|Description||Letter, dated 12 January, in which Chamberlain, Elliott's Metal Company, Selly Oak Works, Birmingham, writes as a director of the company, to Dr Tilden [1842-1926]. The company dealt chiefly in copper and brass, with the Selly Oak works employing around seven hundred men. He has clearly been in correspondence with Tilden, then Professor of Chemistry at Royal College of Science, London, (previously Professor of Chemistry, Mason College, Birmingham) for help in filling a position in his company.|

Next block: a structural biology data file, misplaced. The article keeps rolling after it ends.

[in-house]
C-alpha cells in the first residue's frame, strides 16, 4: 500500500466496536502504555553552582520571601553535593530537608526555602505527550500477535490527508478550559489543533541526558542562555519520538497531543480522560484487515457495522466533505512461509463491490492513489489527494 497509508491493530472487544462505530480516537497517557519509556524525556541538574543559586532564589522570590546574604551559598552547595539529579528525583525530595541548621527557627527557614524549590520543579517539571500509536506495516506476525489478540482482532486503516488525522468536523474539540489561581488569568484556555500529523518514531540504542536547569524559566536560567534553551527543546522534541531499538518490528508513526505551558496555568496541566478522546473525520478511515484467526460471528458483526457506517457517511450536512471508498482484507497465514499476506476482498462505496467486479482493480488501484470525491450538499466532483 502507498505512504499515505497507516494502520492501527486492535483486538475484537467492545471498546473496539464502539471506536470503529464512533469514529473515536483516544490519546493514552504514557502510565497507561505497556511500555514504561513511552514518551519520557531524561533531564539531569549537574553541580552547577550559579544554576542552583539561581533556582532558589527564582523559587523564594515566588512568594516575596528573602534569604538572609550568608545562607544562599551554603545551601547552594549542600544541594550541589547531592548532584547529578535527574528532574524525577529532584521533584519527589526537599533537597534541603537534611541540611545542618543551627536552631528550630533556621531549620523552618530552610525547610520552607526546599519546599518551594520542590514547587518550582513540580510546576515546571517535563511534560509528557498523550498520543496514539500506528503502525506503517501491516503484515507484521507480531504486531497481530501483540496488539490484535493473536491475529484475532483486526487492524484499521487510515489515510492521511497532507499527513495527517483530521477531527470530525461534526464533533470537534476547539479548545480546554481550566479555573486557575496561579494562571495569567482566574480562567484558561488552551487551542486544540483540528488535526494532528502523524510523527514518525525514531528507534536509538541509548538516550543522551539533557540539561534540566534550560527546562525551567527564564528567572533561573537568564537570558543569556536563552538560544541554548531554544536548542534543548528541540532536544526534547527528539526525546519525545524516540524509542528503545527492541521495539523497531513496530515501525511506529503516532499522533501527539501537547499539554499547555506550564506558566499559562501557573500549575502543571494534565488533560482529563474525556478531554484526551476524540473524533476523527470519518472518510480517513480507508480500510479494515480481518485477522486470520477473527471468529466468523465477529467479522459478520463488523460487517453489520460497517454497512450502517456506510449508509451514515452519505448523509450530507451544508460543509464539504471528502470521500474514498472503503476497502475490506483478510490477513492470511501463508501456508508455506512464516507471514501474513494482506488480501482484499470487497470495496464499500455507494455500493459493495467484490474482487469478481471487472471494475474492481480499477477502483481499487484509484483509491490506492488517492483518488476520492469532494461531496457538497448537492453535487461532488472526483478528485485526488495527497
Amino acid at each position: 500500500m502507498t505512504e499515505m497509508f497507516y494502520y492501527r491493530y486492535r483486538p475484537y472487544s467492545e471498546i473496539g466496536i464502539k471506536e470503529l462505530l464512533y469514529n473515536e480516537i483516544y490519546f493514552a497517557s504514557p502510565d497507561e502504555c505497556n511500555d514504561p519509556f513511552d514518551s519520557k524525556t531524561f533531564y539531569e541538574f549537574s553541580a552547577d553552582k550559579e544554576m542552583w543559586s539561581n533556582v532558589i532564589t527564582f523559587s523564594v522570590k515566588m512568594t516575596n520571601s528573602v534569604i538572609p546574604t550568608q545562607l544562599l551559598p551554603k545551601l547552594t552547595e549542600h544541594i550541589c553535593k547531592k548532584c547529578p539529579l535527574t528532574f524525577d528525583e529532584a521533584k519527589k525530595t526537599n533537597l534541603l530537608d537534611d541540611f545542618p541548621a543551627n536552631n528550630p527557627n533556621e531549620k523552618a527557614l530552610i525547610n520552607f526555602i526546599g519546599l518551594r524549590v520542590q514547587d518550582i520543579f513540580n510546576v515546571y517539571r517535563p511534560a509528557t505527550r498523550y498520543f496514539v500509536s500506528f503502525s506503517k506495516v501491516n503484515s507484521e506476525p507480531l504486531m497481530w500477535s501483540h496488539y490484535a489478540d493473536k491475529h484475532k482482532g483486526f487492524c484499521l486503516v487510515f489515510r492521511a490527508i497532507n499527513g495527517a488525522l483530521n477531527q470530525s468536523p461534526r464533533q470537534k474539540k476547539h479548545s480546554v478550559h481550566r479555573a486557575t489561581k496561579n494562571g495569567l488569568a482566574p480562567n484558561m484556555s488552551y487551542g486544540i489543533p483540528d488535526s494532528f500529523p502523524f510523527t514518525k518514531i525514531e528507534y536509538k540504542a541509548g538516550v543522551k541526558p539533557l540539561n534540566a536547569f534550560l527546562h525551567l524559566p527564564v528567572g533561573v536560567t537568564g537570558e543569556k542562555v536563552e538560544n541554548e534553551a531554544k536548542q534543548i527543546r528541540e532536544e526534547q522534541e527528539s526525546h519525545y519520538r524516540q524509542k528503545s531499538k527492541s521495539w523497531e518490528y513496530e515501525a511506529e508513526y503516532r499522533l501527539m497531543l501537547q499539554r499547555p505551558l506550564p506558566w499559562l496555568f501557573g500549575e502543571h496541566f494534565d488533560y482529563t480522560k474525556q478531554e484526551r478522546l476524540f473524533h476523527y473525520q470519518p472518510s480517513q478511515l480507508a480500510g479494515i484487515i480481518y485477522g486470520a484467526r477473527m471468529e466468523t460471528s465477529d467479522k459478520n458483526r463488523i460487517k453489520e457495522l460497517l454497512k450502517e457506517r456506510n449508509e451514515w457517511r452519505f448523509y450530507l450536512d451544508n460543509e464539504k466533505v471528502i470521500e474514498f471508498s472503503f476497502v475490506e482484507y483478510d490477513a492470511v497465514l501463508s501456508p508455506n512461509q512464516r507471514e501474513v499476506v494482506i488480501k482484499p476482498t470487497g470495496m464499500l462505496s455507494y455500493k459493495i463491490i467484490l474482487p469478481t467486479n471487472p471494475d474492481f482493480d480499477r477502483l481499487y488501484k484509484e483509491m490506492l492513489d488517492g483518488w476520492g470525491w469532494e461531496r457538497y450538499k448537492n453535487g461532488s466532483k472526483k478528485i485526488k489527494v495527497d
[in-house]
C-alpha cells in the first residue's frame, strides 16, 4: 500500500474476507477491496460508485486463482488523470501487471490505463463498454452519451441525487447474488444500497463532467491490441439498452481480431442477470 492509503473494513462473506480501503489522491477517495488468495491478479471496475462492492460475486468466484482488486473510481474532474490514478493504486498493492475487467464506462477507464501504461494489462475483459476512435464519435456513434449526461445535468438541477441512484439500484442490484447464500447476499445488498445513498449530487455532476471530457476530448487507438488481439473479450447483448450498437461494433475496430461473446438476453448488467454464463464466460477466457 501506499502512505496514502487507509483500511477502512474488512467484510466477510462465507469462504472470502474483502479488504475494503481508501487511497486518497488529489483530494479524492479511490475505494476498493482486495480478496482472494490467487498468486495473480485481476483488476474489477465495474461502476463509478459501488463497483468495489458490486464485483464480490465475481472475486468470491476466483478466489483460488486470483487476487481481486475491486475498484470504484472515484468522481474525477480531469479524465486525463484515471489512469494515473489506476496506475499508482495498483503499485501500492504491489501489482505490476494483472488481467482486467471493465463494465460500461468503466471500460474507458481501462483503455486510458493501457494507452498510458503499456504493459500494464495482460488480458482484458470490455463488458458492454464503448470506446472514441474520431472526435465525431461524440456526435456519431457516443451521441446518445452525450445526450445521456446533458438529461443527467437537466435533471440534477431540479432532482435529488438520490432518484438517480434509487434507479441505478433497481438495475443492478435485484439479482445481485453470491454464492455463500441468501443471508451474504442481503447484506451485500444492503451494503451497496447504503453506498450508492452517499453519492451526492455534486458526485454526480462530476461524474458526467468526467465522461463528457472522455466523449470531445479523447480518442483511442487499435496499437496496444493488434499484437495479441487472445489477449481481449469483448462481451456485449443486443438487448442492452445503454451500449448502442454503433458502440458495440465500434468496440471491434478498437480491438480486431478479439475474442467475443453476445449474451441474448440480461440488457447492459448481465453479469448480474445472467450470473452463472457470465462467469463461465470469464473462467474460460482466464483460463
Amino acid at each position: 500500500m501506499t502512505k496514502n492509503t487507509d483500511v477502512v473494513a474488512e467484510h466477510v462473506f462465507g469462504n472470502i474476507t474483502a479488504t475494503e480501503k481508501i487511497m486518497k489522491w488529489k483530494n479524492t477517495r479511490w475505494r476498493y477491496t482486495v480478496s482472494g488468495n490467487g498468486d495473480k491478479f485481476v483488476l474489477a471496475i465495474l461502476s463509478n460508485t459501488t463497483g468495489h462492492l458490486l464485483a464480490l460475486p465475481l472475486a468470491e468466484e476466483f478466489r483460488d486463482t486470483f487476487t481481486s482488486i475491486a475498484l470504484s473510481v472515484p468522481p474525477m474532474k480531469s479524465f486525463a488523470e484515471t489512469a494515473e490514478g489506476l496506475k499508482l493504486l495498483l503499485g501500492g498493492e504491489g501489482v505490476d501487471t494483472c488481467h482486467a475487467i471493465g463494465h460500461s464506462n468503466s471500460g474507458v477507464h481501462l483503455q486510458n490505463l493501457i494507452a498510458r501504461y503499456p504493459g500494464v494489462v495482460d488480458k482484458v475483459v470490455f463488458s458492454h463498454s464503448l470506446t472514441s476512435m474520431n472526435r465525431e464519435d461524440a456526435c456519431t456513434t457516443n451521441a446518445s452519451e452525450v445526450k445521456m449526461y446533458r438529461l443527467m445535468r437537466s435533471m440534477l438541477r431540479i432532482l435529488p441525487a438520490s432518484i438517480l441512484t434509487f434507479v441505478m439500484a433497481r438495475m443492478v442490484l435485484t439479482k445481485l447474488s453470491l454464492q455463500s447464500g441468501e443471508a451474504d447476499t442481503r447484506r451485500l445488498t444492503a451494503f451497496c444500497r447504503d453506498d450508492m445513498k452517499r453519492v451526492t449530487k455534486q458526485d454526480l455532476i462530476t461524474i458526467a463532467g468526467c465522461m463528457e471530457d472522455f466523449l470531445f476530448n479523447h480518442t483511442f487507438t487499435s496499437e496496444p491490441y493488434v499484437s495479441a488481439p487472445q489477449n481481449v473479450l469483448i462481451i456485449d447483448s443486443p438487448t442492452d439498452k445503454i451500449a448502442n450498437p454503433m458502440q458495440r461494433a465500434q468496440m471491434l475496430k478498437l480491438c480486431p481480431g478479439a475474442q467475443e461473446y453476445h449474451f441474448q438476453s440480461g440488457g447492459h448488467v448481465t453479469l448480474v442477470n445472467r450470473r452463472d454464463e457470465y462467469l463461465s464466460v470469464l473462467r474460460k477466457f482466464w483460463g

He suggests that Tilden's 'technical expert' might be suitable for the post of Works Inspector. He would have to be 'a man of real ability, which I should certainly stipulate for'. He asks Tilden's advice about the salary to be offered, explaining that he had 'offered 2 men, who were fresh from college & who seemed otherwise suitable, £75 for the 1st year to be increased to £150 the 2nd year if they proved satisfactory. They declined.' Chamberlain thought that this offer was reasonable, since the applicant would have 'to learn a great deal' in the post 'before they could be of any value'. However, he goes on to say that 'if academic distinction has really a higher value in the market than this I suppose I must modify my ideas. What do your young men generally begin on?'